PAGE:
The next work on the program is the one that’s explicitly seasonal: Arthur Honegger’s “Pastorale d’été” (“Summer pastoral”). Composed in and inspired by a 1920 summer vacation in the Swiss Alps, it powerfully evokes the misty languor of a mountain sunrise, complete with shimmering strings, avian twittering from the flute, and a long, sensuous melodic line from the horn and oboe. Things become more lively about halfway through in a section marked "vif et gai" (lively and cheerful), with a woodwind tune that could be a kind of Swiss version of the traditional Morris Dance, and finally the sun breaks through in full orchestral glory. Apparently you can only dance for so long at that altitude, though, as the iridescent atmosphere of the opening soon returns and the work ends with a contented sigh in the strings.
The first page of the score for “Pastorale d’été” bears a quote from “Aube” by the surrealist poet Arthur Rimbaud: “J'ai embrassé l'aube d’été” (“I kissed the summer’s dawn”). As capsule descriptions go, it’s not half bad. In his comments in the program notes, SLSO Music Director Stéphane Denève describes the work as “tender, charming, and impressionistic… If you close your eyes, Honegger’s sun delicately warms you.” Listen to this performance by the Lusanne Chamber Orchestra and see if you don't agree.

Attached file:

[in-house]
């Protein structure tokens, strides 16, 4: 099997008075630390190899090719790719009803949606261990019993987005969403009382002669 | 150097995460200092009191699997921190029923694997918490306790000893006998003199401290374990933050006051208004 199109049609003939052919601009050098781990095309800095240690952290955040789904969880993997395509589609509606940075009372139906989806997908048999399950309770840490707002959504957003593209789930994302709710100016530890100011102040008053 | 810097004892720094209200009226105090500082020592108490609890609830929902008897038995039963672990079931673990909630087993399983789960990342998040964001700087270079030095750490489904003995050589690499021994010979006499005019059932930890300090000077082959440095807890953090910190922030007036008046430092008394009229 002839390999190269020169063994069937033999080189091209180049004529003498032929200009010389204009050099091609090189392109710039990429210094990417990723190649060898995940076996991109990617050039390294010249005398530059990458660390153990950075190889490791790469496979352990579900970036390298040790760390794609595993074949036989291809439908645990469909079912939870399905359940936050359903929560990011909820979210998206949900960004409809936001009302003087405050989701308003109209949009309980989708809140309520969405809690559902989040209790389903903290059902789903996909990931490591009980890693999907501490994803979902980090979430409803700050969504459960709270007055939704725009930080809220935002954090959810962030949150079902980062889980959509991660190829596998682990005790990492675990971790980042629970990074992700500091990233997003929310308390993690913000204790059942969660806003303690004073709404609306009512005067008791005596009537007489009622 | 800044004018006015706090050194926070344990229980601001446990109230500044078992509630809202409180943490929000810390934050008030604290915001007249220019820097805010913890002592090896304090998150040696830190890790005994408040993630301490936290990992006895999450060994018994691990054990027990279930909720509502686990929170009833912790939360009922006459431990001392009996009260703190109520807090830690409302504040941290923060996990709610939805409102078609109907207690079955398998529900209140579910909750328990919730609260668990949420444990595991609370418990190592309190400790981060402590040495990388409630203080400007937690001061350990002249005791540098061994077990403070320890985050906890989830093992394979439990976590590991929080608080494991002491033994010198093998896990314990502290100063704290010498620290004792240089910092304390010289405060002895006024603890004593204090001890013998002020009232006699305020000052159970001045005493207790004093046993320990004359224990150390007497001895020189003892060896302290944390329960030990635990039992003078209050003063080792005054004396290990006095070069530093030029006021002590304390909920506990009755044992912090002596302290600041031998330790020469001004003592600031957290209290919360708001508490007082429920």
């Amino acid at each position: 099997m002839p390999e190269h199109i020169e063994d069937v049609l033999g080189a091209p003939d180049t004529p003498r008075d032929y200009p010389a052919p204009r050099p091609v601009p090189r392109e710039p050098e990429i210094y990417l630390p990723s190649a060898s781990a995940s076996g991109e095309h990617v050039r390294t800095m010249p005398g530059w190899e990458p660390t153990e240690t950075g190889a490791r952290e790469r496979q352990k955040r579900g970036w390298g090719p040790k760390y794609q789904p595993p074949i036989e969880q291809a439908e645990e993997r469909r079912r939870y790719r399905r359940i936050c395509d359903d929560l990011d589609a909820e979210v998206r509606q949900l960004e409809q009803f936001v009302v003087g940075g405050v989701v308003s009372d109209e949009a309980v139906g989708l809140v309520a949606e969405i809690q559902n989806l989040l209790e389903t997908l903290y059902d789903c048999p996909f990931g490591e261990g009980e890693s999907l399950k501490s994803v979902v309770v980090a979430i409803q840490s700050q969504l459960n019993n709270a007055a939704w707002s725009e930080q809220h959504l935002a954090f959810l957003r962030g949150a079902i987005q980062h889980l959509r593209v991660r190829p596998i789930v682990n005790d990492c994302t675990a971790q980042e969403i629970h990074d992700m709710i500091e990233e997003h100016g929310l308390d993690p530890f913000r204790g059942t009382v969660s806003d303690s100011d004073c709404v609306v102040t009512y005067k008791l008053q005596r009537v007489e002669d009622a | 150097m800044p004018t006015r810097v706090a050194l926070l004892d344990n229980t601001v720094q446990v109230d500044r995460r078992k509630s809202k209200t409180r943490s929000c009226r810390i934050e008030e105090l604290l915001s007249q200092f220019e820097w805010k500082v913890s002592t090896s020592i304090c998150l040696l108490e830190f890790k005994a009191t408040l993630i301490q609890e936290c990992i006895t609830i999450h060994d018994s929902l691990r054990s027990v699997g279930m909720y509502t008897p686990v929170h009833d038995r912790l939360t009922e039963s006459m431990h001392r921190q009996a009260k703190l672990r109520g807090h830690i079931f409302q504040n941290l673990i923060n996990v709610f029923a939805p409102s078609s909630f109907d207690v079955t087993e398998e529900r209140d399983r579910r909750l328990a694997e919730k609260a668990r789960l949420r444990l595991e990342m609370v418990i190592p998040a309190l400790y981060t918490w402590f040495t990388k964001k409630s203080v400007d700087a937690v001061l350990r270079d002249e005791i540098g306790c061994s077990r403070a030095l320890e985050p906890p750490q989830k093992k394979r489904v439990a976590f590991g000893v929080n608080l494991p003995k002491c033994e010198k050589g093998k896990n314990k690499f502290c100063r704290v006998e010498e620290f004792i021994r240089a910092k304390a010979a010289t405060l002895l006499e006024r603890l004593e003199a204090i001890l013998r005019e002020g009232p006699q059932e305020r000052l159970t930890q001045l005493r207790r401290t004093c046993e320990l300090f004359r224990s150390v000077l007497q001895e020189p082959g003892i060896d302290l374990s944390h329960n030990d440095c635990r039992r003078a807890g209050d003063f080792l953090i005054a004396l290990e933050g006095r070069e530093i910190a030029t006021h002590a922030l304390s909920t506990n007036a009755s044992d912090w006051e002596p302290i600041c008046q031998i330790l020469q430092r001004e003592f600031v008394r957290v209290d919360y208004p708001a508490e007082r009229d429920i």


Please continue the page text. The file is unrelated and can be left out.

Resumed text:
The concerts conclude with a work that needs little introduction: Saint-Saëns's witty 1886 suite “La Carnaval des animaux” (“The Carnival of the Animals”). The composer wrote the piece primarily for the private amusement of his musical friends and explicitly banned its public performance during his lifetime, afraid that it might eclipse his more serious work in popularity.
|Glass aarmonica at The Franklin Institute|
Subsequent history has apparently proved him correct. Ogden Nash wrote comic verses to accompany each of its fourteen movements for a 1949 recording by Andre Kostelanetz, a tradition that has become popular during the intervening decades, especially at “family friendly” concerts. His rhymes also show up in an abridged (ten movements) and rearranged 1976 cartoon version of the work, “Bugs and Daffy’s Carnival of the Animals,” with an orchestra conducted by Michael Tilson Thomas.
Originally scored for an eleven-player ensemble that included two pianos, xylophone, and glass harmonica (a once-trendy instrument invented by Benjamin Franklin), “Carnival of the Animals” is usually heard in a full orchestra arrangement, so it should be fun to see it done live with the original instrumentation.
Players of the glass harmonica are rare these days, so I expect a glockenspiel or other more mainstream instrument will stand in for it (I have a recording where a regular harmonica was used, which is almost as odd). That said, you can hear a bit of “Aquarium,” the movement for which the glass harmonica was intended, performed on what looks like a historical reproduction of an original instrument on (where else?) YouTube.
The Essentials: Stéphane Denève conducts the St. Louis Symphony Orchestra, with pianists Alessio Bax and Lucille Chung, in music by Copland, Honegger, and Saint-Saëns Thursday at 7:30 pm and Friday and Saturday at 11 am, April 1-3, at Powell Symphony Hall in Grand Center. Only 300 tickets will be sold for each performance and strict health protocols will be in place. For more information, visit the SLSO web site.